10. Aug 12, 2013 #9

    cgk

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    In many places, especially in Europe, university does not start with general education. You chose a major when applying and then go full force for this topic (and some minor and a few general education requirements). For example in Germany, switching major is in many cases equivalent to starting from scratch; for example, if you started with engineering and intended to switch to physics, it might be possible that no credit can be transferred at all.
     
  11. Aug 14, 2013 #10
    if you go to france, and you want to study engineering, you might want to look at the "classes preparatoires" its a 2 years post high school cursus which prepares students for entrance exams to the "grandes ecoles" (the Engineering schools are among them).

    If after these 2 preparatory years you decide you don't want to study engineering (or if you don't get into the school you're interested into . . .), you will be able allowed to enter a Bachelor's degree in the final year of the degree. as you can see it's pretty flexible, and allow smart students to always land on their feet.
     
  12. Aug 15, 2013 #11
    So ,major changing is allowed in Universities in US.But I still cannot be sure about how hard aerospace major can be . I had 750 on SAT math 2 and 740 on SAT math 1 and 800 in french .I am in the top%5 in the class. I am not a physics "genius" and I always hear it is a very hard major.And I also started to consider architecture.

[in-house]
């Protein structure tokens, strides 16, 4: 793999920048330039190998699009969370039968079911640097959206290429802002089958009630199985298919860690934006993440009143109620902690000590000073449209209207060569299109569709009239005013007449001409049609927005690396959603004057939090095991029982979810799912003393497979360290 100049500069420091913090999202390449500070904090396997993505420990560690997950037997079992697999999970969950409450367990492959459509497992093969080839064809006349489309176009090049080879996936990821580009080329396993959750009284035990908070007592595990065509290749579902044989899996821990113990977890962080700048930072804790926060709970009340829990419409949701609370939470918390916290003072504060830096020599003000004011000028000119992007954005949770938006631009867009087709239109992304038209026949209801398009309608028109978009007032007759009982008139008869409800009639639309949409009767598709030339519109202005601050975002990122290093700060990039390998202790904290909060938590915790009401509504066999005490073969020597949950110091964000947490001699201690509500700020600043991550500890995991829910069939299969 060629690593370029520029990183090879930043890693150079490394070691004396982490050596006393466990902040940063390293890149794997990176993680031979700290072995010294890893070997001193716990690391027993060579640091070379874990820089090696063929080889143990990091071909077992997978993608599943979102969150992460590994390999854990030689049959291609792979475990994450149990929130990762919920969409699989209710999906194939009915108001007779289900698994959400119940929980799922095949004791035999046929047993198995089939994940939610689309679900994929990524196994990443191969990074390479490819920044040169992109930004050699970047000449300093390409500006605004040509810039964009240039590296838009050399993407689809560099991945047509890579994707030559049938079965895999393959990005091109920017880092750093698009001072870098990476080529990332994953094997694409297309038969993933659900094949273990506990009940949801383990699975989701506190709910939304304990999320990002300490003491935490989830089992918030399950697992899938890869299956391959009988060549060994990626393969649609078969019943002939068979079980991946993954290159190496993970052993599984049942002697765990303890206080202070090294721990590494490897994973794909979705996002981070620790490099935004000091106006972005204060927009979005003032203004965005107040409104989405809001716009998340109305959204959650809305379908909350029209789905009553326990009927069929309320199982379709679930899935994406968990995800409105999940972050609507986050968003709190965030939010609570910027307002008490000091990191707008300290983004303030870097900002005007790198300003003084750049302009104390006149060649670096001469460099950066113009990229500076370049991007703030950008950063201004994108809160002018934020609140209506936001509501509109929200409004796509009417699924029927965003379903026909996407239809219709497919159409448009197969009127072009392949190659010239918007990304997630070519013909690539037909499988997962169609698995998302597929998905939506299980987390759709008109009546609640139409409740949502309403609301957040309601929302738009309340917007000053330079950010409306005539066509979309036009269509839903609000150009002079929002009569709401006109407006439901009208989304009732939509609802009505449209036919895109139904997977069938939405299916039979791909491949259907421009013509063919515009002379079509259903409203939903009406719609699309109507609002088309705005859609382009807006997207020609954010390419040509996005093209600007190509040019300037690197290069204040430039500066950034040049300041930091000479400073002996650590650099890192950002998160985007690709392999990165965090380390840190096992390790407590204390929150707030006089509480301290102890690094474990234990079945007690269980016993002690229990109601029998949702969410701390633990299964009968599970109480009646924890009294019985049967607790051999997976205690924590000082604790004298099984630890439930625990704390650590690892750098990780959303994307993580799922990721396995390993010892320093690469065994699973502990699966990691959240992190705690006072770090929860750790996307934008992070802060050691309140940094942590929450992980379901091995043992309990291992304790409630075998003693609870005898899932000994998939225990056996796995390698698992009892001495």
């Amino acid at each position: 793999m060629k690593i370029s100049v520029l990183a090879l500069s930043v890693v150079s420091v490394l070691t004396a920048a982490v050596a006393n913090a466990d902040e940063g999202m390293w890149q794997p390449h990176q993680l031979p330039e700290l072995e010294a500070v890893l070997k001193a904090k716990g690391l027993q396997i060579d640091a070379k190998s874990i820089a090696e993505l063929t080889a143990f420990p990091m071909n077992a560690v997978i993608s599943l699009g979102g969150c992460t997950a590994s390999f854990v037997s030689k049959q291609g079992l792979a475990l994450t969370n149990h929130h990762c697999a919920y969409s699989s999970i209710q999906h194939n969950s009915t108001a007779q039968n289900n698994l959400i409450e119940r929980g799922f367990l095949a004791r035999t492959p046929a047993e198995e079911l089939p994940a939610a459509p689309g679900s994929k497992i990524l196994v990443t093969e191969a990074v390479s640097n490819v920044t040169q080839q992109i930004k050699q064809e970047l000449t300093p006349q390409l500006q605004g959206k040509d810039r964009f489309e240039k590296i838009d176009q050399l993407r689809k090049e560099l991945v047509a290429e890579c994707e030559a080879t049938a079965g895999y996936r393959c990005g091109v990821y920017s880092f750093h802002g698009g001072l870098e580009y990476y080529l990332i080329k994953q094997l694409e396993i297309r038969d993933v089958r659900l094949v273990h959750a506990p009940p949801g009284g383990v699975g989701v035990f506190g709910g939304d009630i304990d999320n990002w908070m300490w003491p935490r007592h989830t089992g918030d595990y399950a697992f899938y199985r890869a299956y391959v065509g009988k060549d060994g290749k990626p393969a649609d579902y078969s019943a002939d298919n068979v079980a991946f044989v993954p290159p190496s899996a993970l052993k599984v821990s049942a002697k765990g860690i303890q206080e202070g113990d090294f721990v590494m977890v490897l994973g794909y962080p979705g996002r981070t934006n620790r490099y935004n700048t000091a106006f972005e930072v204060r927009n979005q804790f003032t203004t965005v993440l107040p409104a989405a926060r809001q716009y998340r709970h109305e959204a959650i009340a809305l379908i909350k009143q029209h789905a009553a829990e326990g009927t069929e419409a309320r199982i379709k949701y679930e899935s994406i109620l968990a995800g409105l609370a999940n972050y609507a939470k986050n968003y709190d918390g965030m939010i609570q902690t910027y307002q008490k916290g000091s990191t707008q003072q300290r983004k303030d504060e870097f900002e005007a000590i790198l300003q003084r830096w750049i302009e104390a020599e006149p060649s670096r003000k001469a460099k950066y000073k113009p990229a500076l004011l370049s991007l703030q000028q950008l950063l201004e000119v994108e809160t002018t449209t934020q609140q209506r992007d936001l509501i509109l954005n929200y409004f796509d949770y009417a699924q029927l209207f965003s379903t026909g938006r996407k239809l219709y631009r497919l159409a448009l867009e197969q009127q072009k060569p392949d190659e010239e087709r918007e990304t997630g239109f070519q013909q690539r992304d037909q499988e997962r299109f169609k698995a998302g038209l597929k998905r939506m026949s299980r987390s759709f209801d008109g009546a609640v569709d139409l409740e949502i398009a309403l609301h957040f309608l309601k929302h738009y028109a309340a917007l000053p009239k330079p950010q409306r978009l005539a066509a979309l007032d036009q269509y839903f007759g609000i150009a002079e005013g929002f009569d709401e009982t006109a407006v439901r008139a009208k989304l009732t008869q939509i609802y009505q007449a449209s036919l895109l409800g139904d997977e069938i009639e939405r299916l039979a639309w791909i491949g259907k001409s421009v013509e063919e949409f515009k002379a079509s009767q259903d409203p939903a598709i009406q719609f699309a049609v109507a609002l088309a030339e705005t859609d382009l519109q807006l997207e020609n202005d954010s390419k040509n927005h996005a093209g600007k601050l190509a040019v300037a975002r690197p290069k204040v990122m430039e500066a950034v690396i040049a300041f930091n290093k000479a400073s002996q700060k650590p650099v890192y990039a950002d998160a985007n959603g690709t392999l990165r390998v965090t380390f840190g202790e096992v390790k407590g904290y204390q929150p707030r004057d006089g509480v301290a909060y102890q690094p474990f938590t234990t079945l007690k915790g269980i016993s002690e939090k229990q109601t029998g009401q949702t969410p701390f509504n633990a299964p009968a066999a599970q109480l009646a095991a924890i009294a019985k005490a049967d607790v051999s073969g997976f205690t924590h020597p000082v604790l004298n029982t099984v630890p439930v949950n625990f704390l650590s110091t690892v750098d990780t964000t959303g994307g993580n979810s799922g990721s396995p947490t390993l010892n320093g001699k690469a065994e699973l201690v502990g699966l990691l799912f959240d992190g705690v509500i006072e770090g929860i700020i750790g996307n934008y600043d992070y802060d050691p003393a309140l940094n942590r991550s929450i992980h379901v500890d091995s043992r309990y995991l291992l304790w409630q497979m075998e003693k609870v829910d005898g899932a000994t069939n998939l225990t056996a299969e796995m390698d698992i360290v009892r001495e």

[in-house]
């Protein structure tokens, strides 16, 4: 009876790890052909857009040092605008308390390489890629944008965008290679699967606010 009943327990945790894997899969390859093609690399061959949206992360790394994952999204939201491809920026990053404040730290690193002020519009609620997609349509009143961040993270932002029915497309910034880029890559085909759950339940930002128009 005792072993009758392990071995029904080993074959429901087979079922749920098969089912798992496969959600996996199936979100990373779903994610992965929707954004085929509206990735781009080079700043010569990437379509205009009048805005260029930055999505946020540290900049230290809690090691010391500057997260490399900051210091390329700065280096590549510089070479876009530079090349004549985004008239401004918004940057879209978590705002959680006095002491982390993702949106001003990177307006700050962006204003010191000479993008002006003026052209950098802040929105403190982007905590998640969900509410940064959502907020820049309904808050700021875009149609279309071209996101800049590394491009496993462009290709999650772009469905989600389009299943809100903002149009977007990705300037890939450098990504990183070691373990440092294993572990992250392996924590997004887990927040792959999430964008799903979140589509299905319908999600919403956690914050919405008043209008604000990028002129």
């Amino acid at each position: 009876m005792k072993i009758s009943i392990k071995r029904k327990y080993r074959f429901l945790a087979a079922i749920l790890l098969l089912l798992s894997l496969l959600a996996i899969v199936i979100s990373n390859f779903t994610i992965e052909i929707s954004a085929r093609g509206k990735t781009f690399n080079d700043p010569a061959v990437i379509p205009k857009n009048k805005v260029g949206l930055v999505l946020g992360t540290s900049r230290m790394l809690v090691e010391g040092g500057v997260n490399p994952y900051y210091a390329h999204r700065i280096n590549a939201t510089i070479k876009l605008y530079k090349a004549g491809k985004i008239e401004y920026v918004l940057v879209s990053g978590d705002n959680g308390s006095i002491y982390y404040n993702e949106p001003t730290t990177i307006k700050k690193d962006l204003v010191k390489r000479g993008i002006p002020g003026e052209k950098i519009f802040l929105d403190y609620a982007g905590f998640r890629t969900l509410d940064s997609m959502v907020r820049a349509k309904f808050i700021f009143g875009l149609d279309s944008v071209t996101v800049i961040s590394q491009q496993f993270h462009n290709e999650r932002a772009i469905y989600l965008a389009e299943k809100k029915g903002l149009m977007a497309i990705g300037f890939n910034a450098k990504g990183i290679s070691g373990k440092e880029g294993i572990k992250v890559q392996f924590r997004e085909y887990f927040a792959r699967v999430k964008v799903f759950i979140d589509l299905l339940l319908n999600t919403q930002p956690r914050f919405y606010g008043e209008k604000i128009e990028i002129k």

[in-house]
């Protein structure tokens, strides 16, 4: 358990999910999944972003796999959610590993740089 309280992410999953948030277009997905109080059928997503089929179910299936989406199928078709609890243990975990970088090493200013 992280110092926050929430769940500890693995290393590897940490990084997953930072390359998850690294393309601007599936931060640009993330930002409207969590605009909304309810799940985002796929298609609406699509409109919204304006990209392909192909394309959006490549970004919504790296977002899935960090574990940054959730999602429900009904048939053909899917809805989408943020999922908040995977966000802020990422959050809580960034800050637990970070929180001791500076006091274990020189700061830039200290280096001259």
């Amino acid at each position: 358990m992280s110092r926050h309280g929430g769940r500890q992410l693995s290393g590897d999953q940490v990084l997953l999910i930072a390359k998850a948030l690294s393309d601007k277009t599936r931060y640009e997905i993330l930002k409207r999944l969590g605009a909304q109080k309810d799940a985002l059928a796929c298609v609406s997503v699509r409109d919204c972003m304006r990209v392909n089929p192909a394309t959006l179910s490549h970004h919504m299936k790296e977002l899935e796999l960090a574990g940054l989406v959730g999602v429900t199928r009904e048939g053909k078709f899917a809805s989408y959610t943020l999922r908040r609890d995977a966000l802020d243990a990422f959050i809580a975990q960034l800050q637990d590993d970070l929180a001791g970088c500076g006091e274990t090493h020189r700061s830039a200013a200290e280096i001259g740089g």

13. Aug 15, 2013 #12
    can anyone tell if these numbers are decent/good? sorry but i'm not familiar with the US high school system. If you say you're in the top 5% of your HS. sounds to me like you're good and as long as you really want to do it. if you go to France, these 2 years of maths/physics/mechanics will help you figure out if Engineering at a top school is too hard for you.

    you say you have a good level in french, right:
    check this out then: http://www.ecp.fr/home/Formations/C..._annee/option_mecanique__aeronautique__espace
     
  14. Aug 20, 2013 #13
    So ,I have done some research and my choices are those which ones do you think are the best for aerospace engineering?
    -Princeton
    -MIT
    -Stanford
    -Cornell
    -University of Southern California
    -Georgia Institute of Tech
    -University of Illinois at Urbana
    -University of Notre Dame
    -University of Maryland
    -Boston University
    -University of Washington in St Louis
    -Rensselaer Polytechnic
    -Universersity of Syracuse
    -University of Virginia
    -Purdue
    -UCLA
    -University of Califorbia Davis
    -University of Califorbia San Diego
    -University of Califorbia Irvine
    -Worcester Polytechnic Institute
     
  15. Aug 20, 2013 #14
    Neil Armstrong went to Purdue, Just saying
     
  16. Aug 21, 2013 #15
    What can you say about UCLA ,uniersity of southern california, davis and irvine?which one is better?